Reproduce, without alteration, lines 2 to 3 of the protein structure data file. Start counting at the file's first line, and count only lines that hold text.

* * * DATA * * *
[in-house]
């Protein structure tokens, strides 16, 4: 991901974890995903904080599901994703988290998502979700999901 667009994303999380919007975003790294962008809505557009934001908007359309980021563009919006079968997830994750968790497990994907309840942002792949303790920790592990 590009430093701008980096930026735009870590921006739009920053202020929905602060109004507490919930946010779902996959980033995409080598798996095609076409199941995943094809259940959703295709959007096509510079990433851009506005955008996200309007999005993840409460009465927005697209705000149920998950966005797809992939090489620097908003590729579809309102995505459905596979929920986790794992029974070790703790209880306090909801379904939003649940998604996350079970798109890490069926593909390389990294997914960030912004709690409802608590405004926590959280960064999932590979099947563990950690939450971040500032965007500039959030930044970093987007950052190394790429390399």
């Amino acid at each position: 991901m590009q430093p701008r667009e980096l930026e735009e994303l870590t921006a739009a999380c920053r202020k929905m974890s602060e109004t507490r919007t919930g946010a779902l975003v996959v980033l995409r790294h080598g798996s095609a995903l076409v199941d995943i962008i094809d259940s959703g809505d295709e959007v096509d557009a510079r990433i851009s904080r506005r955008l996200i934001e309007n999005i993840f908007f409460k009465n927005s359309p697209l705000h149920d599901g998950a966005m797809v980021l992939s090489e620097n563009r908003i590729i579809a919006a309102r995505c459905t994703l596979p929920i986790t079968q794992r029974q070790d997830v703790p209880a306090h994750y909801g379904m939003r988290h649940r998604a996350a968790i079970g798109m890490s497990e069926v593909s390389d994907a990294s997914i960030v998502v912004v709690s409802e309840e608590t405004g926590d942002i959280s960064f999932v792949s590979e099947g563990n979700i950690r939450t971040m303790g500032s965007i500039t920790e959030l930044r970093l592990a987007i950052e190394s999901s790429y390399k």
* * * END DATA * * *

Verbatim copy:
């Protein structure tokens, strides 16, 4: 991901974890995903904080599901994703988290998502979700999901 667009994303999380919007975003790294962008809505557009934001908007359309980021563009919006079968997830994750968790497990994907309840942002792949303790920790592990 590009430093701008980096930026735009870590921006739009920053202020929905602060109004507490919930946010779902996959980033995409080598798996095609076409199941995943094809259940959703295709959007096509510079990433851009506005955008996200309007999005993840409460009465927005697209705000149920998950966005797809992939090489620097908003590729579809309102995505459905596979929920986790794992029974070790703790209880306090909801379904939003649940998604996350079970798109890490069926593909390389990294997914960030912004709690409802608590405004926590959280960064999932590979099947563990950690939450971040500032965007500039959030930044970093987007950052190394790429390399």
């Amino acid at each position: 991901m590009q430093p701008r667009e980096l930026e735009e994303l870590t921006a739009a999380c920053r202020k929905m974890s602060e109004t507490r919007t919930g946010a779902l975003v996959v980033l995409r790294h080598g798996s095609a995903l076409v199941d995943i962008i094809d259940s959703g809505d295709e959007v096509d557009a510079r990433i851009s904080r506005r955008l996200i934001e309007n999005i993840f908007f409460k009465n927005s359309p697209l705000h149920d599901g998950a966005m797809v980021l992939s090489e620097n563009r908003i590729i579809a919006a309102r995505c459905t994703l596979p929920i986790t079968q794992r029974q070790d997830v703790p209880a306090h994750y909801g379904m939003r988290h649940r998604a996350a968790i079970g798109m890490s497990e069926v593909s390389d994907a990294s997914i960030v998502v912004v709690s409802e309840e608590t405004g926590d942002i959280s960064f999932v792949s590979e099947g563990n979700i950690r939450t971040m303790g500032s965007i500039t920790e959030l930044r970093l592990a987007i950052e190394s999901s790429y390399k």